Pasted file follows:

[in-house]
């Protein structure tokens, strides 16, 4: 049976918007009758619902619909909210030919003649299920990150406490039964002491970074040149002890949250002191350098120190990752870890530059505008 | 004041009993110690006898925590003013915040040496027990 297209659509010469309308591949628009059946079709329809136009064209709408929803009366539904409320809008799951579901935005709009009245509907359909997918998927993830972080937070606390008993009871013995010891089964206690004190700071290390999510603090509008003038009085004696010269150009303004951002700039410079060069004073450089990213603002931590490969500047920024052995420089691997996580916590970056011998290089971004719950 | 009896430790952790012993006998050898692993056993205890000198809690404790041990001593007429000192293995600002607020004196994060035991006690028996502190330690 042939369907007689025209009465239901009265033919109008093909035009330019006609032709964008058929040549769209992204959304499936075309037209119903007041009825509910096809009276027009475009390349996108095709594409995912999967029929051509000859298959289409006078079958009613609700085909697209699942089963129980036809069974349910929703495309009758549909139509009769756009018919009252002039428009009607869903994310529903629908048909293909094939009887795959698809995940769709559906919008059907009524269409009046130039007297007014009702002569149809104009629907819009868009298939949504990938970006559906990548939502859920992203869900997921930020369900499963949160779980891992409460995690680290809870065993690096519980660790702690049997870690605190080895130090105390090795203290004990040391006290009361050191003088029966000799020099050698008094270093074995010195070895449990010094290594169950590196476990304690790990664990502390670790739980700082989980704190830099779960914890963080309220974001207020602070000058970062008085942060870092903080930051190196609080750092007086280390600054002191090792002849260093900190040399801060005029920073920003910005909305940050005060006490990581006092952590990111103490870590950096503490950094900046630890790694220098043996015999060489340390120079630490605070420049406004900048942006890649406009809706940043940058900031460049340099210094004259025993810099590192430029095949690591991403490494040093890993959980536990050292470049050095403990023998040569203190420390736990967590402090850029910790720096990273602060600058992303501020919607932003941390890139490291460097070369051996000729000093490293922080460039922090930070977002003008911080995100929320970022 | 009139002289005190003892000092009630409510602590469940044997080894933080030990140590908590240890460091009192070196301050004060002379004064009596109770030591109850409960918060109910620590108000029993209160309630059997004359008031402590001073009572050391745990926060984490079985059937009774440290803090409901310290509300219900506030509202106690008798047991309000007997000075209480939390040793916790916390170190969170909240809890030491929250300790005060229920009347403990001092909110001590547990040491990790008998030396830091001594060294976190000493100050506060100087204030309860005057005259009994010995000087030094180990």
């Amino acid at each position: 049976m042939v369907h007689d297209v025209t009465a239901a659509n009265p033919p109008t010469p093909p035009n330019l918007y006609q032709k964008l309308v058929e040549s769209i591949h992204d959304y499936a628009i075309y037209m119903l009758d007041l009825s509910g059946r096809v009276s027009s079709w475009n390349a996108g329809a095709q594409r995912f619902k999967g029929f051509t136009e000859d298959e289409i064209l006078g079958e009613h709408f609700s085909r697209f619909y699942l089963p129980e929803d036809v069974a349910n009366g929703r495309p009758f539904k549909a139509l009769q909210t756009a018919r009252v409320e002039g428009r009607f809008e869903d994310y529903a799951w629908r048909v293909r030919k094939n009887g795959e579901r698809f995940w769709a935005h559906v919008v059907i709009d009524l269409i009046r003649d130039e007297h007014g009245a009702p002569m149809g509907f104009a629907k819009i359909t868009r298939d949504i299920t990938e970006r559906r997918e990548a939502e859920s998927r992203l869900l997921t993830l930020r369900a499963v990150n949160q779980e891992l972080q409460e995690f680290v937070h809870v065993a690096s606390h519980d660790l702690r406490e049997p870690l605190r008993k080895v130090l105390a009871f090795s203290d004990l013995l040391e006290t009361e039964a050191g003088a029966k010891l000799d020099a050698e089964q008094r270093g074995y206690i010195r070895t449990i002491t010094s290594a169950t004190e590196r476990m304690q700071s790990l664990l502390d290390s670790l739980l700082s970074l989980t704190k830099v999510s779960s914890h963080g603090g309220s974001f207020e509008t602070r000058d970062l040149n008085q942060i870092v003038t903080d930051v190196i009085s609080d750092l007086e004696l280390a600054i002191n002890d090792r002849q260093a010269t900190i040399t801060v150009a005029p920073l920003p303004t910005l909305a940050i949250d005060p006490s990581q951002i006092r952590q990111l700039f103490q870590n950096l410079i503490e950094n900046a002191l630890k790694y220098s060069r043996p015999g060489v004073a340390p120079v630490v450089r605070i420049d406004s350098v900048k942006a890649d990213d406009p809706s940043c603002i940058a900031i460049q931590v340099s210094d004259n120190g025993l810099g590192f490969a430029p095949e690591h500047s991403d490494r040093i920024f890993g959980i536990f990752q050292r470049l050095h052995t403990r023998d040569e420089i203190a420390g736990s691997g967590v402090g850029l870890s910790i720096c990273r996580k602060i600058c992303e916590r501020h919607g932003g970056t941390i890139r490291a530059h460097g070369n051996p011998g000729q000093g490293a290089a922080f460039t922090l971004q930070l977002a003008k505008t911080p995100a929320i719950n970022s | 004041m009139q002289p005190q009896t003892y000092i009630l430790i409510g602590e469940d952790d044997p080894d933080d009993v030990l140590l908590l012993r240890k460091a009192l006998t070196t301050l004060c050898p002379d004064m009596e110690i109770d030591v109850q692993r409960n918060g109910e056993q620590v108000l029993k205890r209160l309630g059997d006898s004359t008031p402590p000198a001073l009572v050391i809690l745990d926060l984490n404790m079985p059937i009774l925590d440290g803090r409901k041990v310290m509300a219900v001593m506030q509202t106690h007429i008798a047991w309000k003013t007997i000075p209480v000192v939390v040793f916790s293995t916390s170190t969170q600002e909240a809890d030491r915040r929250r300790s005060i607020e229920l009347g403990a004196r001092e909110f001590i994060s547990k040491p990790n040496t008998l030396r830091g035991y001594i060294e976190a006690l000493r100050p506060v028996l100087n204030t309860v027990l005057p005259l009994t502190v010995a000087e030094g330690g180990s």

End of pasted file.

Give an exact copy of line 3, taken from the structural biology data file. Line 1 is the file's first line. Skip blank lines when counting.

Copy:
């Amino acid at each position: 049976m042939v369907h007689d297209v025209t009465a239901a659509n009265p033919p109008t010469p093909p035009n330019l918007y006609q032709k964008l309308v058929e040549s769209i591949h992204d959304y499936a628009i075309y037209m119903l009758d007041l009825s509910g059946r096809v009276s027009s079709w475009n390349a996108g329809a095709q594409r995912f619902k999967g029929f051509t136009e000859d298959e289409i064209l006078g079958e009613h709408f609700s085909r697209f619909y699942l089963p129980e929803d036809v069974a349910n009366g929703r495309p009758f539904k549909a139509l009769q909210t756009a018919r009252v409320e002039g428009r009607f809008e869903d994310y529903a799951w629908r048909v293909r030919k094939n009887g795959e579901r698809f995940w769709a935005h559906v919008v059907i709009d009524l269409i009046r003649d130039e007297h007014g009245a009702p002569m149809g509907f104009a629907k819009i359909t868009r298939d949504i299920t990938e970006r559906r997918e990548a939502e859920s998927r992203l869900l997921t993830l930020r369900a499963v990150n949160q779980e891992l972080q409460e995690f680290v937070h809870v065993a690096s606390h519980d660790l702690r406490e049997p870690l605190r008993k080895v130090l105390a009871f090795s203290d004990l013995l040391e006290t009361e039964a050191g003088a029966k010891l000799d020099a050698e089964q008094r270093g074995y206690i010195r070895t449990i002491t010094s290594a169950t004190e590196r476990m304690q700071s790990l664990l502390d290390s670790l739980l700082s970074l989980t704190k830099v999510s779960s914890h963080g603090g309220s974001f207020e509008t602070r000058d970062l040149n008085q942060i870092v003038t903080d930051v190196i009085s609080d750092l007086e004696l280390a600054i002191n002890d090792r002849q260093a010269t900190i040399t801060v150009a005029p920073l920003p303004t910005l909305a940050i949250d005060p006490s990581q951002i006092r952590q990111l700039f103490q870590n950096l410079i503490e950094n900046a002191l630890k790694y220098s060069r043996p015999g060489v004073a340390p120079v630490v450089r605070i420049d406004s350098v900048k942006a890649d990213d406009p809706s940043c603002i940058a900031i460049q931590v340099s210094d004259n120190g025993l810099g590192f490969a430029p095949e690591h500047s991403d490494r040093i920024f890993g959980i536990f990752q050292r470049l050095h052995t403990r023998d040569e420089i203190a420390g736990s691997g967590v402090g850029l870890s910790i720096c990273r996580k602060i600058c992303e916590r501020h919607g932003g970056t941390i890139r490291a530059h460097g070369n051996p011998g000729q000093g490293a290089a922080f460039t922090l971004q930070l977002a003008k505008t911080p995100a929320i719950n970022s | 004041m009139q002289p005190q009896t003892y000092i009630l430790i409510g602590e469940d952790d044997p080894d933080d009993v030990l140590l908590l012993r240890k460091a009192l006998t070196t301050l004060c050898p002379d004064m009596e110690i109770d030591v109850q692993r409960n918060g109910e056993q620590v108000l029993k205890r209160l309630g059997d006898s004359t008031p402590p000198a001073l009572v050391i809690l745990d926060l984490n404790m079985p059937i009774l925590d440290g803090r409901k041990v310290m509300a219900v001593m506030q509202t106690h007429i008798a047991w309000k003013t007997i000075p209480v000192v939390v040793f916790s293995t916390s170190t969170q600002e909240a809890d030491r915040r929250r300790s005060i607020e229920l009347g403990a004196r001092e909110f001590i994060s547990k040491p990790n040496t008998l030396r830091g035991y001594i060294e976190a006690l000493r100050p506060v028996l100087n204030t309860v027990l005057p005259l009994t502190v010995a000087e030094g330690g180990s």